Perrysburg hears comments on $26 million riverfront proposal PDF Print E-mail
Written by ALEX ASPACHER Sentinel Staff Writer   
Tuesday, 20 August 2013 10:17
Boats are docked along the river bank in Perrysburg. (Photo: J.D. Pooley/Sentinel-Tribune)
PERRYSBURG - Council members weighed in for the first time Monday on a $26 million plan to renovate the city's parks and give residents more access to the riverfront.
Representatives of council's Recreation Committee agreed to recommend approaching the plan in phases, with the first to include only an all-purpose, hard-surfaced trail connecting Orleans, Riverside and Hood parks. Council will consider it during a 6:30 meeting tonight.
The full proposal, described in detail during a public information session July 30, contains many long-term recreational options such as an expanded marina, high-adventure area, ice rinks and much more.
Residents during that meeting expressed reservations about the cost and need for much of the plan, some of which were reiterated Monday.
Becky Williams, of East Sixth Street, said the plan is meant to be an "accumulation of ideas," and while it was up to designer Harley Ellis Devereaux to provide many options, it's residents who need to determine what they want.
"Start small, start with that path," Williams said.
"It doesn't have to be some big, extravagant thing."
Rachel Sowers, of Mulberry Street, called the long-term renovation a "multi-generational community concern," saying she supports developing the area as an option to attract people to Perrysburg rather than drive them to other communities with better developed waterfronts.
While the trail was supported by many, some nearby Front Street property owners argued the plan ignores their wishes and could result in damage to their land.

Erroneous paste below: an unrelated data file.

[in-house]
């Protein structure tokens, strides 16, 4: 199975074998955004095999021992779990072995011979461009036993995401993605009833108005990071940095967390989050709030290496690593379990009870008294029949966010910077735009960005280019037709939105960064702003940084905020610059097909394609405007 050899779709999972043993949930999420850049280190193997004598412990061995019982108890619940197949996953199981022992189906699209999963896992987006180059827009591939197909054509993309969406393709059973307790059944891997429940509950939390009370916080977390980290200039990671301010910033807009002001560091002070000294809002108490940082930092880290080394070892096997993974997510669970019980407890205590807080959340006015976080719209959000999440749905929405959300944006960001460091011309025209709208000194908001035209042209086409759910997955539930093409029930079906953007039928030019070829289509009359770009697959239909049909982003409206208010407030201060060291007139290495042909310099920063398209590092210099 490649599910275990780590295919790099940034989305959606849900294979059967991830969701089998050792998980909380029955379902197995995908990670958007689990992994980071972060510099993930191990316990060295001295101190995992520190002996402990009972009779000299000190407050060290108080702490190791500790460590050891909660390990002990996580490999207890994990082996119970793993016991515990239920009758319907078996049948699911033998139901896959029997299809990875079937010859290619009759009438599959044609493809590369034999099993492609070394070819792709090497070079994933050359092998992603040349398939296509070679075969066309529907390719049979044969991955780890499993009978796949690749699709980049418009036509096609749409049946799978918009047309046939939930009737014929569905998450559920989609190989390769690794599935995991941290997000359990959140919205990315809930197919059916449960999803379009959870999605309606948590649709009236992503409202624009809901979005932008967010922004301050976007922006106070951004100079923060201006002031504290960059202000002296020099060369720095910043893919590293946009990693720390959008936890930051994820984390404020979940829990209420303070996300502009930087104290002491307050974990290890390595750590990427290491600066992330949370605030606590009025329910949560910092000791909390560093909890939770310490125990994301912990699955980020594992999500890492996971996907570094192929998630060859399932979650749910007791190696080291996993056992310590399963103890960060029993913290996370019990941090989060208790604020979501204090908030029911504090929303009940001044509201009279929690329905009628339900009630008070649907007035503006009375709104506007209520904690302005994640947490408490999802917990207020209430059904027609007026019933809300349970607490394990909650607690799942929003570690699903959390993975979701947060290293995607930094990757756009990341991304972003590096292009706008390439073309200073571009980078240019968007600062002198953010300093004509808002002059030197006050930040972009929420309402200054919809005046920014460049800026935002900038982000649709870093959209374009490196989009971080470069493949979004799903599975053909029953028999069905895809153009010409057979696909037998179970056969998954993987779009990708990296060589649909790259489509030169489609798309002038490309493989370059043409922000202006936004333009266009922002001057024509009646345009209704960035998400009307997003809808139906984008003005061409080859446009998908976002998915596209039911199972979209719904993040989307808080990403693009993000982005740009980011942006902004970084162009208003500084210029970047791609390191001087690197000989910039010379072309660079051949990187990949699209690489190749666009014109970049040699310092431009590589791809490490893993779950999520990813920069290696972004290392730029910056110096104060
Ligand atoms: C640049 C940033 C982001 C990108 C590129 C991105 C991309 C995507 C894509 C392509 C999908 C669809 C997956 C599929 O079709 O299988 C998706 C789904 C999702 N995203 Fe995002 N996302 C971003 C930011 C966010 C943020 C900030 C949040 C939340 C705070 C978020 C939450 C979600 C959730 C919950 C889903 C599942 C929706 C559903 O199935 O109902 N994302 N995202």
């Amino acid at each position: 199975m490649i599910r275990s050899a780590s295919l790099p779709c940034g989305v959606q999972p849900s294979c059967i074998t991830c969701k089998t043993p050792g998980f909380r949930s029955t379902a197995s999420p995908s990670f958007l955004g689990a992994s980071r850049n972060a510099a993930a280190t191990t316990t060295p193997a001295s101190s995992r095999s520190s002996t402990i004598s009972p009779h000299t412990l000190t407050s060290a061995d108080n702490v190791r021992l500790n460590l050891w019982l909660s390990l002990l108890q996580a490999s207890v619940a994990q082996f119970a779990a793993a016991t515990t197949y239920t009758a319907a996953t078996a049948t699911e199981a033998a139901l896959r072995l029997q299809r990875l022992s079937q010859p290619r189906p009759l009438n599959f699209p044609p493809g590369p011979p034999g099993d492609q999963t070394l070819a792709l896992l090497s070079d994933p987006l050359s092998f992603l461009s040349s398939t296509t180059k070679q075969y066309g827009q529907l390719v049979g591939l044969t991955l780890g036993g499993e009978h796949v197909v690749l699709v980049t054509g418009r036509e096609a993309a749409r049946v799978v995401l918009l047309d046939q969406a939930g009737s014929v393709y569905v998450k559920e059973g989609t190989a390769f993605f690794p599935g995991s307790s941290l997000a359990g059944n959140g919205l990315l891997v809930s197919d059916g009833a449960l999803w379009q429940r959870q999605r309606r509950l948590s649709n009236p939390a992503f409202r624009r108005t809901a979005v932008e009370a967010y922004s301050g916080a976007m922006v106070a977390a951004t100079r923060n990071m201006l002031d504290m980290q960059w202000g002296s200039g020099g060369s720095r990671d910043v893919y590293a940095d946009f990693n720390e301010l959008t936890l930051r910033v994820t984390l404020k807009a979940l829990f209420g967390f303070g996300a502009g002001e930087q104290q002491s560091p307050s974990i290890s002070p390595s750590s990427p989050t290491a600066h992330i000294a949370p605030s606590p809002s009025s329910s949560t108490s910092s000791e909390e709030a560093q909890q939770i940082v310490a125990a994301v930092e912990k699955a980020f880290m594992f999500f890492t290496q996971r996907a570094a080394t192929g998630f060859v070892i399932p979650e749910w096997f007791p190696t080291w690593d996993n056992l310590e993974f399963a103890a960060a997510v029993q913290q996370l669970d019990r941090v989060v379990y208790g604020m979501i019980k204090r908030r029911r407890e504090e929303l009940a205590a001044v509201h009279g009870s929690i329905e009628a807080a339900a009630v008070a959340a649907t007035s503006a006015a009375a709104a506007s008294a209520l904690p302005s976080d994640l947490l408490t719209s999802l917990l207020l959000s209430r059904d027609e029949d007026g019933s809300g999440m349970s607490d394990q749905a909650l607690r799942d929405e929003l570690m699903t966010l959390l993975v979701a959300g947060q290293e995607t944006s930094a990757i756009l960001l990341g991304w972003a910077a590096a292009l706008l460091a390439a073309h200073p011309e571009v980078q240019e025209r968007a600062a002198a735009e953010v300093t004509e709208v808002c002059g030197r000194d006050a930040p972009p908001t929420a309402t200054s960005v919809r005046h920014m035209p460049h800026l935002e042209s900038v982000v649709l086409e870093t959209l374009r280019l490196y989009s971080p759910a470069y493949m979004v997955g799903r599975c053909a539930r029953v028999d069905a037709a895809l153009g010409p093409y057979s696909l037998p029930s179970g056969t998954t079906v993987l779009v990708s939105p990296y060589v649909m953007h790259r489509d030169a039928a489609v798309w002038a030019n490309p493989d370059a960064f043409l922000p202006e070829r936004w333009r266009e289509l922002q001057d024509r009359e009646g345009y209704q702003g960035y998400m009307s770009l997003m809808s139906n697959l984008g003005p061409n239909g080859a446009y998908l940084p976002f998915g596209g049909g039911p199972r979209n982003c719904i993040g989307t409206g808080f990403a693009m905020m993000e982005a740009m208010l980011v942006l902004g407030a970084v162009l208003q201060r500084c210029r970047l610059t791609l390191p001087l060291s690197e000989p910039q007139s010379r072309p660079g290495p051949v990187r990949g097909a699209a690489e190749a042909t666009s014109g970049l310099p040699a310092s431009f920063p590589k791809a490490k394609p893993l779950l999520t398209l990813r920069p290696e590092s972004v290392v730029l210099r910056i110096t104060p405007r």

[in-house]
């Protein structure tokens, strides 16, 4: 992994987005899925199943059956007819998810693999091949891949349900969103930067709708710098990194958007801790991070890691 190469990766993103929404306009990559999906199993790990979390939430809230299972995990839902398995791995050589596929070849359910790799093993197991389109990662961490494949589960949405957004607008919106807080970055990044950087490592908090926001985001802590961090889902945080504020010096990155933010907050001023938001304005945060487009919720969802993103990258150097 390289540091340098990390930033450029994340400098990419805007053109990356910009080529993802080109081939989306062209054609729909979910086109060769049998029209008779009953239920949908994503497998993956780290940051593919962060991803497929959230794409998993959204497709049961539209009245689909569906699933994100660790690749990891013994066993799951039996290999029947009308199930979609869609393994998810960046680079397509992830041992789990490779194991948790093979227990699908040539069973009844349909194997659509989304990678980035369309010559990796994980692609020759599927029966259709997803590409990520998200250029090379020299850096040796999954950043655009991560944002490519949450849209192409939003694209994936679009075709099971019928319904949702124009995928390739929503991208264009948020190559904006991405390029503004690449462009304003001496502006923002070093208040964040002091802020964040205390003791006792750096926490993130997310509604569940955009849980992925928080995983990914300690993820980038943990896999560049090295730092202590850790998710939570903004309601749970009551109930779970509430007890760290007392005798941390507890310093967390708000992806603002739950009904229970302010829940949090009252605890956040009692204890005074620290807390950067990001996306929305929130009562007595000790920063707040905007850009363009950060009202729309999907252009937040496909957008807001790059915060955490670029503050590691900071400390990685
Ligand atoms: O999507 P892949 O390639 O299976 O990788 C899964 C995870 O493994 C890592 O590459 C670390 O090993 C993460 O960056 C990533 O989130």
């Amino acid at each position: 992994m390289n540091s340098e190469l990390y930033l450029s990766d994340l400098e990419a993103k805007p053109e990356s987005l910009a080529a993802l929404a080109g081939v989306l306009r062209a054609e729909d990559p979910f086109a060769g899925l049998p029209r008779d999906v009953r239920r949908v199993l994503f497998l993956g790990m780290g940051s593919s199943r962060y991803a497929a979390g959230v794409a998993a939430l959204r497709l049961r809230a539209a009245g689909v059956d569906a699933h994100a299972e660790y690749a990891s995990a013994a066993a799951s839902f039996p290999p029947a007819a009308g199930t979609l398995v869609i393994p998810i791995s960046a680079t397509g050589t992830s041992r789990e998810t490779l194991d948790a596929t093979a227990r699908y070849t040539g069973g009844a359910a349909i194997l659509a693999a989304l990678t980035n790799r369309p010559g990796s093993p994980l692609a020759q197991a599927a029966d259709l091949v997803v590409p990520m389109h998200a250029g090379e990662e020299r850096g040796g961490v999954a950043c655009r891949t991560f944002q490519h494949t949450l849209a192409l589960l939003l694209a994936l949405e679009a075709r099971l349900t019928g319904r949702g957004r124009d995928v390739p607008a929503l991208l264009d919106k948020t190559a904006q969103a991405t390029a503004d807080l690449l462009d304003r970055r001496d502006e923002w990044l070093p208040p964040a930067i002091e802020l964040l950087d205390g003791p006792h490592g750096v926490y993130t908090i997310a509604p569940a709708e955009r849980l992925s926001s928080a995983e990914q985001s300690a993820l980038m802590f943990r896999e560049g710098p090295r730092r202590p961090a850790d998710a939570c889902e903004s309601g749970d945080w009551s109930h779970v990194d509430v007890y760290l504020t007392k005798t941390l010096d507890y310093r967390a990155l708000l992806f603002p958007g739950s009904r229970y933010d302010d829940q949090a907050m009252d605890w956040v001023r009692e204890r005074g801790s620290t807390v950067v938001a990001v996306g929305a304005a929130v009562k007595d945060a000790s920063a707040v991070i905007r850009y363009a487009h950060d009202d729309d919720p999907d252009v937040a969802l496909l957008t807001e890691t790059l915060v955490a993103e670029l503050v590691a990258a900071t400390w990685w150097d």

Katina Hall cautioned that the proposal would not provide the riverfront access people are looking for.
"The trail, the walkway, through our private backyards is not going to give you access to the river," she said.
"The trail is never going to provide that."
Charles Pfleghaar was concerned the project would damage a retaining wall on his property.
Council members agreed that the first step before installing any trail would be engineering, part of which would include determining any risk to property owners.
"The first thing we do is we hire an engineering team to come out and look at it," council member Todd Grayson said in response to Pfleghaar's concern. "That is step one.
"If they come in and say this has the potential to erode the hill and hurt Charles' property, I'm not going to vote for that."
Also during Monday's meeting, Planning and Zoning Administrator Brody Walters informed those present that questions submitted during the July 30 presentation have been researched with answers posted to the city's website, About 30 questions and statements were offered when public comment outweighed the time available during that meeting.

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